Low Midnight Page 20

“It’s fate, you know. Fate that I’d run into Douglas Bennett’s kid, right here and now.”

Second time in as many days someone evoked fate at him. He didn’t think much of fate’s judgment.

“I’ve heard my dad’s name more in the last hour than I have in the last ten years.”

“He’s a legend, you know that.”

Yes, he did. But only in circles like this. The man had died more than half Cormac’s lifetime ago. There’d been a time all he wanted in life was to make the man proud. He’d been desperate to make his dead father proud, and horrified to think Douglas Bennett would be disappointed instead. Every time Cormac missed a shot, he imagined his father was looking down on him, shaking his head.

At some point—maybe in prison—Cormac was able to look back and think maybe his father didn’t matter so much. He’d been a man, he’d made mistakes. He’d been single minded, obsessive. He’d died young, violently, like Cormac assumed would happen to him. Until he decided that maybe it didn’t have to go that way, and that maybe Douglas Bennett had been wrong about the monsters.

“That was a long time ago,” he said. He’d only gotten halfway through the beer and didn’t plan on finishing. The stuff tasted warm and musty. He pushed the bottle away.

Layne said, “We’re all getting together in a couple of days—I could really use your help. You want to know more, come out to my place. Give me your number, I’ll call you.”

It was ominous, but it was a lead. Cormac gave his number, and Layne entered it into his phone.

He didn’t feel the need to keep being chummy with the group, so he pushed off from the table. “I’d better get going. Leave you boys to it. Interesting running into you.”

“I’ll be in touch.”

Cormac gave a sloppy wave in reply. He needed to keep track of Layne. Just to keep an eye on these guys.

He threw open the bar’s front door and marched into the parking lot, more distracted than he should have been because he almost ran into a woman who was coming the other way. They stopped, stared at each other for a moment, blinking. She was in her thirties, brown hair in a short ponytail, dressed in practical jeans and blue winter coat. Tired around the eyes, minimal makeup.

He didn’t even have to think about it to remember her name, it just popped out. “Mollie. Mollie Layne.”

She smiled and might even have looked pleased. “Cormac Bennett! Oh my God, it’s been a long time, hasn’t it? And it’s Mollie Cramer now. And for the last fifteen years.” She shrugged as if apologizing.

It had been close to twenty years since he’d seen her. Had it been that long? He didn’t have a clue she’d gotten married—why should he? “Sure. Well, a late congratulations, I guess.”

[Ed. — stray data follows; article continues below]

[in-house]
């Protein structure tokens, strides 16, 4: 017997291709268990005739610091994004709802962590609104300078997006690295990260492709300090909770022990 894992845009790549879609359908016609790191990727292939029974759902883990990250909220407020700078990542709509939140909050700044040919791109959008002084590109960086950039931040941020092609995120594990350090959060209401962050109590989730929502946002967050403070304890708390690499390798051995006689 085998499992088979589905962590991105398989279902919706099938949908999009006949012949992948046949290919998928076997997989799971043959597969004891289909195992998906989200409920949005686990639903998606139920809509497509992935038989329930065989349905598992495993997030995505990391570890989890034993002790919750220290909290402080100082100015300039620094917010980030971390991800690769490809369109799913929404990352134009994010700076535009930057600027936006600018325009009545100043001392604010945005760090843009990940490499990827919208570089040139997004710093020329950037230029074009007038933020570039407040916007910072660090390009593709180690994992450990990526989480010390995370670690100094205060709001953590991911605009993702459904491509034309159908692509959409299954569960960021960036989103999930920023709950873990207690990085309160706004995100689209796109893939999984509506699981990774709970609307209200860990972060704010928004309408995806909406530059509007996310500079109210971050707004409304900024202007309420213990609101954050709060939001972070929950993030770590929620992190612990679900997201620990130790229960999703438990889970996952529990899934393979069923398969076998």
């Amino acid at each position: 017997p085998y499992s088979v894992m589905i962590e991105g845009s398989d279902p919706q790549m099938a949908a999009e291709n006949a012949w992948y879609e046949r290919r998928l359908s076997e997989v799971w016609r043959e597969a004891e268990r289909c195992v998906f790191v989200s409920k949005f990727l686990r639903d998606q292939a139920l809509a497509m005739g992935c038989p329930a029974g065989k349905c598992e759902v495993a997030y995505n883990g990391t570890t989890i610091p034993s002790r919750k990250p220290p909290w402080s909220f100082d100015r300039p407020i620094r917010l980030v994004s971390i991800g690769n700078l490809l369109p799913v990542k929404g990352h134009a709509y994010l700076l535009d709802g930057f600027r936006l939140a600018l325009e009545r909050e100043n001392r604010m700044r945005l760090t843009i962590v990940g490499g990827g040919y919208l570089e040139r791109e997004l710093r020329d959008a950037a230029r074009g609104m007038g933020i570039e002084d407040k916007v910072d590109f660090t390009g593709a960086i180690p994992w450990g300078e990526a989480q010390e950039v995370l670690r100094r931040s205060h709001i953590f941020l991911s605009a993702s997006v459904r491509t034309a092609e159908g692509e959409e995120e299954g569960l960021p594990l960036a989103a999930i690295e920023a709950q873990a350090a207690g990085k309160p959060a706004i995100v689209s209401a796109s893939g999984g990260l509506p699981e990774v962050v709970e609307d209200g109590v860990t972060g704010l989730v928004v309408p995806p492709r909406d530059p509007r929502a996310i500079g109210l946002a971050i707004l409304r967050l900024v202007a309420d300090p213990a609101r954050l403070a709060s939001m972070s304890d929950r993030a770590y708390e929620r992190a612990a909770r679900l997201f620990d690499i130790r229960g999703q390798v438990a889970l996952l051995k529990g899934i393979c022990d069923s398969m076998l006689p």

“Yeah—and divorced now. Two kids, single mom, the works.Who’d have thunk?”

Christ, he was eighteen and awkward all over again. Fifteen years—more than enough time for a marriage, divorce, and two kids. She might have been about twenty pounds heavier, but he recognized the teenage girl he’d known in the woman she’d turned into. The big smile, the fall of brown hair. But he didn’t know what to say to her.

“What’ve you been up to?” she asked.

He shoved his hands into his jacket pocket. “This and that, I guess. Just passing through. Funny, running into you.”

“Yeah—but good, you know? I figured the way you were going back in the day you’d end up doing yourself in in a blaze of glory. I’m glad you didn’t.”


“Is my brother in there?”

“Anderson? Yeah. I ran into him up on the mountain. It’s a day for reunions, I guess.”

She rolled her eyes. “The kids are with their dad this week; I’m supposed to head down to his house and help him clean but he hasn’t given me a key. Now there’s someone who has not gotten his shit together.”

They spent another long moment studying each other. He sorted through a bunch of memories he hadn’t thought about in a long time, and wasn’t sure what to think about them now.

“Well, I’d better get going, I guess,” she said, skirting around him to continue on to the door.

“Yeah, me too. Good running into you.” He even meant it. She shoved Layne and his schemes and every other problem he had to solve straight out of his mind.

“Yeah. I like the mustache, Cormac. It’s all Marlboro Man. Kinda cool.”

“See you, Mollie.” And that was that, she was inside, the door closing behind her.

He sat in his Jeep for a good minute, just taking it in, but then hurried to start the engine and peel back onto the highway before she came back out to the parking lot and he had to figure out what else to say.

And what was all that about? Amelia had been very quiet through the encounter.

“That was Mollie.”

And who is Mollie?

Amelia caught a whole tumble of images and memories that Cormac couldn’t lock up fast enough. You had carnal relations with her! She sounded scandalized.

Not just that, she’d been the first girl Cormac ever slept with. They’d been seventeen, both of them virgins fumbling in the loft of the O’Farrell’s main barn when the adults were off at some event or other. But they’d managed and carried on for a few months after that. He couldn’t remember anymore who’d broken up with whom. They’d graduated and gone their separate ways. He seemed to think that maybe he’d stopped calling her before she’d stopped calling him. But he couldn’t think of why. He couldn’t see inside that screwed-up kid’s head anymore. Just as well.

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